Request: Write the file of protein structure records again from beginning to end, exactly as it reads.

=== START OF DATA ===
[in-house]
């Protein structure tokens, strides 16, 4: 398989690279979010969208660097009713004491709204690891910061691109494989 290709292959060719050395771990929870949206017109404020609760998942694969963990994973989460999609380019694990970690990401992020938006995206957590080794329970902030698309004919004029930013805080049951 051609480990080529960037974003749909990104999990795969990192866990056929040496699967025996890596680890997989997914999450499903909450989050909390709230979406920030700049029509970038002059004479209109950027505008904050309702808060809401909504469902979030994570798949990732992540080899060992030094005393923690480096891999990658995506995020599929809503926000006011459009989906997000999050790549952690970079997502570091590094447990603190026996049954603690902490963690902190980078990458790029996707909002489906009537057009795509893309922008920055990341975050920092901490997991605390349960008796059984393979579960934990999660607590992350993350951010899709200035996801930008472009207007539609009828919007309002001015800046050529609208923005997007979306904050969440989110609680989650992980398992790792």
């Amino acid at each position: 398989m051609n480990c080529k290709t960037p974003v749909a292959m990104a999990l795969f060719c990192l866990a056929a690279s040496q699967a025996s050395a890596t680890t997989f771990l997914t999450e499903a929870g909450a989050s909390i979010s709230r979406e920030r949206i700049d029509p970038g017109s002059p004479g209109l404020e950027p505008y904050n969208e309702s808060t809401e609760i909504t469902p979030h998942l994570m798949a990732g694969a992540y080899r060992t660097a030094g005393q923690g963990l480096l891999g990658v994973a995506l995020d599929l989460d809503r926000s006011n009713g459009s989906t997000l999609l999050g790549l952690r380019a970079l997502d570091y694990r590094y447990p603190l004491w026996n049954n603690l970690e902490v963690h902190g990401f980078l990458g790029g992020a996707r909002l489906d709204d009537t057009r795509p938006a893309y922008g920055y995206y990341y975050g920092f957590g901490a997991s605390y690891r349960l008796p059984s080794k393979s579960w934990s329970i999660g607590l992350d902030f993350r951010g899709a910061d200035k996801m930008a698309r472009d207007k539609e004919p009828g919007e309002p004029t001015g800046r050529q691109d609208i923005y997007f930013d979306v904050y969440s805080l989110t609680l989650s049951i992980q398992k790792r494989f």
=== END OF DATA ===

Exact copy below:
[in-house]
């Protein structure tokens, strides 16, 4: 398989690279979010969208660097009713004491709204690891910061691109494989 290709292959060719050395771990929870949206017109404020609760998942694969963990994973989460999609380019694990970690990401992020938006995206957590080794329970902030698309004919004029930013805080049951 051609480990080529960037974003749909990104999990795969990192866990056929040496699967025996890596680890997989997914999450499903909450989050909390709230979406920030700049029509970038002059004479209109950027505008904050309702808060809401909504469902979030994570798949990732992540080899060992030094005393923690480096891999990658995506995020599929809503926000006011459009989906997000999050790549952690970079997502570091590094447990603190026996049954603690902490963690902190980078990458790029996707909002489906009537057009795509893309922008920055990341975050920092901490997991605390349960008796059984393979579960934990999660607590992350993350951010899709200035996801930008472009207007539609009828919007309002001015800046050529609208923005997007979306904050969440989110609680989650992980398992790792």
């Amino acid at each position: 398989m051609n480990c080529k290709t960037p974003v749909a292959m990104a999990l795969f060719c990192l866990a056929a690279s040496q699967a025996s050395a890596t680890t997989f771990l997914t999450e499903a929870g909450a989050s909390i979010s709230r979406e920030r949206i700049d029509p970038g017109s002059p004479g209109l404020e950027p505008y904050n969208e309702s808060t809401e609760i909504t469902p979030h998942l994570m798949a990732g694969a992540y080899r060992t660097a030094g005393q923690g963990l480096l891999g990658v994973a995506l995020d599929l989460d809503r926000s006011n009713g459009s989906t997000l999609l999050g790549l952690r380019a970079l997502d570091y694990r590094y447990p603190l004491w026996n049954n603690l970690e902490v963690h902190g990401f980078l990458g790029g992020a996707r909002l489906d709204d009537t057009r795509p938006a893309y922008g920055y995206y990341y975050g920092f957590g901490a997991s605390y690891r349960l008796p059984s080794k393979s579960w934990s329970i999660g607590l992350d902030f993350r951010g899709a910061d200035k996801m930008a698309r472009d207007k539609e004919p009828g919007e309002p004029t001015g800046r050529q691109d609208i923005y997007f930013d979306v904050y969440s805080l989110t609680l989650s049951i992980q398992k790792r494989f």